11. Bite into a warm puligi

or steamed pudding from the

Tongan Bakery, 74 Vine Street.

Best eaten with layers of custard

poured over.

13. Head to Ambury

Regional Park, 43 Ambury Road.

Visit the farm animals, play a

game of touch, or even fly a kite.

15

Things to do

in Mangere

This Summer

12. Visit the Auckland Airport, usually in

van loads, as the whole family sees off that

one cousin returning to the islands.

14. When visiting

family for Sunday toonai/feast,

buy a plate of yummy Chinese

food, or finger licking crispy chicken

nibbles from Great Tong, 6 Savill

Drive or Lims, 371 Massey Road.

Malo lava le soifua maua!

My name is Apulu Reece

Autagavaia - I was born and bred

in Mangere, currently serve on the

CMDHB and have been asked to

share my list of the top 15 things to

do in Mangere this summer!

(His children are pictured right).

8. Head to the Otuataua

Stonefields, 56 Ihumatao Quarry

Road, an internationally significant

heritage landscape and an

important natural, archaeological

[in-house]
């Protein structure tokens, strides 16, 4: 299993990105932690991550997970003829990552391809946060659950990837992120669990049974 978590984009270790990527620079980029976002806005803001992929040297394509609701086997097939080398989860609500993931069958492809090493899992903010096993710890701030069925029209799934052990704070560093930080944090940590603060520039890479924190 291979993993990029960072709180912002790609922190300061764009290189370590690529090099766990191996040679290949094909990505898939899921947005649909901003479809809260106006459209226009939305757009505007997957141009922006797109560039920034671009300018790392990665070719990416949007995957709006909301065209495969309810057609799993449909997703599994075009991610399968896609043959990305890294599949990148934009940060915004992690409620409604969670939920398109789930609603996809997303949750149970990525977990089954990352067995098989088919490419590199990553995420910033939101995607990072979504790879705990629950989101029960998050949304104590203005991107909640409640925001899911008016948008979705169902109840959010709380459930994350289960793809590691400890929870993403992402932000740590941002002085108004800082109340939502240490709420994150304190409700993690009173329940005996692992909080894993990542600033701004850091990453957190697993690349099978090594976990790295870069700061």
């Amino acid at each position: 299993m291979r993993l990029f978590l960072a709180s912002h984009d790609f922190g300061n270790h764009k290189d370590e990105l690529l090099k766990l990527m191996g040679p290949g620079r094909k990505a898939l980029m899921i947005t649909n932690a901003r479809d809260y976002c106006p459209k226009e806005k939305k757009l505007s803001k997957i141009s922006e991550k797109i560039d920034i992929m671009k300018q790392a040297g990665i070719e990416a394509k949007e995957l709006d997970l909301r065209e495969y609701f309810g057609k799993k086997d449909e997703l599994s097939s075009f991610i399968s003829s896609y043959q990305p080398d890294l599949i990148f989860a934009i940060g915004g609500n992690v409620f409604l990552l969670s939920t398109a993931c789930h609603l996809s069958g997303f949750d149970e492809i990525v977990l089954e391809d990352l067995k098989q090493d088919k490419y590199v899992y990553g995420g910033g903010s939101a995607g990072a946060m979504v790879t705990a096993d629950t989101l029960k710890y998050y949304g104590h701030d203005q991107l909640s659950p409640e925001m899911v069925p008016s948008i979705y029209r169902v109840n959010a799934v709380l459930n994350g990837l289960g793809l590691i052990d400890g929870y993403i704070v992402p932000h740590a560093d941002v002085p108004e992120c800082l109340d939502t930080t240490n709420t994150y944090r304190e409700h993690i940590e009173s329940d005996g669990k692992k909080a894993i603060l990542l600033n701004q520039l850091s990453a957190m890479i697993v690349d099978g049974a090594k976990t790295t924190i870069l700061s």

and historic area. Get there before

the developers do!

10. Follow the Mangere

Methodist Church Manuao

(Christmas Choir), on the night of

Christmas Eve, as they travel in the

bus loads, all decked out in white,

singing Christmas carols all across

Auckland.

15. Grab your chinese mat, pack a

picnic and head to Mangere Bridge Kiwi

Esplanade. Find a spot under the Pohutakawa

trees and have a summer snooze.


4

Inorganics

What do we do with it?

1. You will get a letter in the mail from

the Auckland Council about Inorganics

between January and April 2016

(Mangere/Otahuhu).

2. Book your inorganic pickup online or

ring the Auckland Council.

Go to: aucklandcouncil.govt.nz or

call 09 301 0101

4. On pick up day, put items on your

property (around 1 cubic metre), near the

driveway or entry. Unlock gates and tie up